Demands of 2011 revolution were not met... but the army does not hold the answers

Military rule would be more like the silly junta who took over after Mubarak

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Can Islamists run a country? Egypt was the first real test – and yesterday the Egyptian army called their bluff. To tell a democratically elected president – especially a Muslim Brotherhood one – that he’s got 48 hours to shape up and do a deal with his opponents means that President Mohamed Morsi is no longer the man he was. Islamists, the army is saying, failed. He must resolve his differences with the opposition, or Egypt’s generals will be compelled to “issue a road-map for the future” – an unfortunate turn of phrase when you remember the other great “road-map” run by Tony Blair for the future of the Middle East.

The crowds in Tahrir Square roared their approval. Of course they did. The army called their protests “glorious”. But they would do well to think through what this means. Secular Algerians supported their army in 1992 when it cancelled the second round of elections which would have been won by the Islamic Salvation Front. The “national security” of the state was in danger, the Algerian generals said – the very words used by Egypt’s military leaders on Monday. And there followed in Algeria a civil  war that killed 250,000 people.

And what exactly will the Egyptian army’s “road-map” be, if Morsi fails in his “last-ditch chance” to resolve his problems with the opposition? Is it going to call yet more presidential elections? Unlikely. No general is going to depose a president in order to confront another one.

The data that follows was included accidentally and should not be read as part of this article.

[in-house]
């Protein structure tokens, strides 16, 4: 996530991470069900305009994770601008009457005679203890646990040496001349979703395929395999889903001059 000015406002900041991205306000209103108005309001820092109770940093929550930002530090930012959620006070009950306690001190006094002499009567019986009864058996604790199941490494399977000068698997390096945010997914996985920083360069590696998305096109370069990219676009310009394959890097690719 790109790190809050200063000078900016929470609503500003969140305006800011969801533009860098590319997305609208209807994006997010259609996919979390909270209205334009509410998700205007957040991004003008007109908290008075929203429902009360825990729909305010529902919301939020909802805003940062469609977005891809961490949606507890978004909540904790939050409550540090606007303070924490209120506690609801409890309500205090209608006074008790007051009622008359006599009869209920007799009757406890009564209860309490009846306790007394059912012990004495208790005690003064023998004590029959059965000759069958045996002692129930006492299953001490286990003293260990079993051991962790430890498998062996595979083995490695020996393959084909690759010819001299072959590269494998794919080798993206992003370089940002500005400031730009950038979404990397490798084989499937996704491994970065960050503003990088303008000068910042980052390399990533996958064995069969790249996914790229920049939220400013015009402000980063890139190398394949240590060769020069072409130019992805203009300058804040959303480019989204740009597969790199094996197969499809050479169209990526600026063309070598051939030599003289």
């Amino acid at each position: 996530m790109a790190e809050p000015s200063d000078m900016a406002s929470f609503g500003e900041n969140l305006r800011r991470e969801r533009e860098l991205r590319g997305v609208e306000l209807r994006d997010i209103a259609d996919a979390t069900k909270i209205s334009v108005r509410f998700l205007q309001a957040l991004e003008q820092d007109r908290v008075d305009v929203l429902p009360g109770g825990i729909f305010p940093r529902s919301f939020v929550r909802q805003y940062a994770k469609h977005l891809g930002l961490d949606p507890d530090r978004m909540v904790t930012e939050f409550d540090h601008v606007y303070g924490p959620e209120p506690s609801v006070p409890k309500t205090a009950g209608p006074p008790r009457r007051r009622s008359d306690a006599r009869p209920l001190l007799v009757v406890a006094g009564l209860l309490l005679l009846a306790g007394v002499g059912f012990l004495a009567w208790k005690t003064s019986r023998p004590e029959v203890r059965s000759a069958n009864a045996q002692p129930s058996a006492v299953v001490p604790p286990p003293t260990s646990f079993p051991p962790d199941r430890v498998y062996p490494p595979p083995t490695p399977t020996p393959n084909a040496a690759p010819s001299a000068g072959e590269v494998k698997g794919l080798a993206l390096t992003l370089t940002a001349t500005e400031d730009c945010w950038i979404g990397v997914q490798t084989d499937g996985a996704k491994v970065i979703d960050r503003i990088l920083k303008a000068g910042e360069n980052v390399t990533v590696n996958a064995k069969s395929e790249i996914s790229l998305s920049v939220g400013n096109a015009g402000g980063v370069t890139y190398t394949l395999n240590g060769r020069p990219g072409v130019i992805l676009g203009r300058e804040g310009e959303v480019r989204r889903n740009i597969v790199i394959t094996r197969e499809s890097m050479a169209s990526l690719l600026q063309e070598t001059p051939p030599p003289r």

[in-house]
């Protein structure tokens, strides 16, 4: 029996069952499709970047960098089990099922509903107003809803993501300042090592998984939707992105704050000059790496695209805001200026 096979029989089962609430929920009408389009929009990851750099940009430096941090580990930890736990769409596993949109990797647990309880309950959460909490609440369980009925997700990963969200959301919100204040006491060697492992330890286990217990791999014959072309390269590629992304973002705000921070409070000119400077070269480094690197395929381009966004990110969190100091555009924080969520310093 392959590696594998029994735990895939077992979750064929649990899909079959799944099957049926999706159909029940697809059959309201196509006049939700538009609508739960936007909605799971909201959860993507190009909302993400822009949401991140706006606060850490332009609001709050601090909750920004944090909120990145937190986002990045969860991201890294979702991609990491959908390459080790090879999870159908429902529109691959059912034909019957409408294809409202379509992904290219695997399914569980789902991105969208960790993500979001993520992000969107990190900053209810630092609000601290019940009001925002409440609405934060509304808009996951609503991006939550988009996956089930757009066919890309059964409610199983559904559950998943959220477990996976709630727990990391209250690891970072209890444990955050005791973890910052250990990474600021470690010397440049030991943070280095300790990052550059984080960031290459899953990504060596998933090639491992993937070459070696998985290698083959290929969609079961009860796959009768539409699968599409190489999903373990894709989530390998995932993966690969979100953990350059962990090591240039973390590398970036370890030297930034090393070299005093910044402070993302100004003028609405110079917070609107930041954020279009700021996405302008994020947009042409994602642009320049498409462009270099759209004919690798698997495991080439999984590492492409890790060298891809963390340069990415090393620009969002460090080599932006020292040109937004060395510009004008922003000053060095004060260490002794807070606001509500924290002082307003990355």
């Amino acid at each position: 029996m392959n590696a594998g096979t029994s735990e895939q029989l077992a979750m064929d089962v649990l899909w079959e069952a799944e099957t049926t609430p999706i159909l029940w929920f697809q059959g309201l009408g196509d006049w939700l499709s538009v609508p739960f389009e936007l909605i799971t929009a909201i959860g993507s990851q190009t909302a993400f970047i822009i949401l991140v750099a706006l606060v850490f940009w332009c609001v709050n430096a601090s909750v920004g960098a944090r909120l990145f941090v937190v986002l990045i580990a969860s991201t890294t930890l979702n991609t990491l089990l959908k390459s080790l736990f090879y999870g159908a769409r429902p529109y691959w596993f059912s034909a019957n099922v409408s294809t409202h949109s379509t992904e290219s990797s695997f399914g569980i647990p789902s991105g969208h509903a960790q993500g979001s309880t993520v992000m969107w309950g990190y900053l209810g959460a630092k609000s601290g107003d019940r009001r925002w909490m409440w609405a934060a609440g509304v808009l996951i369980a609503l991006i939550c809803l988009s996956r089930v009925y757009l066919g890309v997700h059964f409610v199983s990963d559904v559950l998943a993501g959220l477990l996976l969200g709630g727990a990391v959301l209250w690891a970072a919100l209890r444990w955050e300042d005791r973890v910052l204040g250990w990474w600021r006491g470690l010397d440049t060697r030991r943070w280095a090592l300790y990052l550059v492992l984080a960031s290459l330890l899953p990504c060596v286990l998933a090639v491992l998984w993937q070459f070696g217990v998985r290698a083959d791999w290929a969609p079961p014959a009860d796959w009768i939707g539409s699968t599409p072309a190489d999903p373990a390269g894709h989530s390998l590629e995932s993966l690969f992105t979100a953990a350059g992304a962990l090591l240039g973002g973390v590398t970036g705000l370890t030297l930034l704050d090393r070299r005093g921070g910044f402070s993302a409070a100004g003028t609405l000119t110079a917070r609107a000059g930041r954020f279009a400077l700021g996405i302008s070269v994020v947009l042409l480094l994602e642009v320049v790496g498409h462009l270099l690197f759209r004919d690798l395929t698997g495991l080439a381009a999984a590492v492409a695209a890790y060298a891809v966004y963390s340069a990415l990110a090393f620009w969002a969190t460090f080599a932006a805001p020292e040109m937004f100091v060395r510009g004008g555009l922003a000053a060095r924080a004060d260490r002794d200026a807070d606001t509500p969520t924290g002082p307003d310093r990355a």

Military rule would be more like the silly junta who took over after Mubarak. The “Supreme Council of the Armed Forces”, it called itself – note the word “supreme” – and it blundered on with meaningless calls for public order and arrogant claims to speak on behalf of the people until Morsi chopped it down to size by retiring its two top generals just last year. Those were the days.

The last time an Egyptian army took over from a man who had humiliated his country and his people – King Farouk – a young Colonel Nasser came to power, and we all know what happened then. But must this now really be a battle between Islamists and soldiers, even if the United States will ultimately – be sure of this – throw its weight behind the uniformed “guardians” of the nation?

The old argument for free elections was simple. If the Islamists are allowed to win at the polls, let’s see if they can govern a country. This was always the slogan of those who opposed the Western-backed dictatorships and military cliques of the Arab world.

The argument was not mosque vs state so much as Islamism vs reality. Alas, the Egyptian government has frittered away its time imposing a Brotherhood-style constitution, allowed ministries to stage their own mini-revolutions, and promoted laws that would shut down human rights groups and foreign NGOs. Furthermore, Morsi’s 51 per cent “win” at the polls was not sufficient, amid the current chaos, to make him the President “of all Egyptians”.

The 2011 revolution’s demand for bread, freedom, justice and dignity has gone unanswered. Can the army satisfy these calls any more than Morsi, just by calling the demonstrations “glorious”? Politicians are rogues. But generals can be killers.

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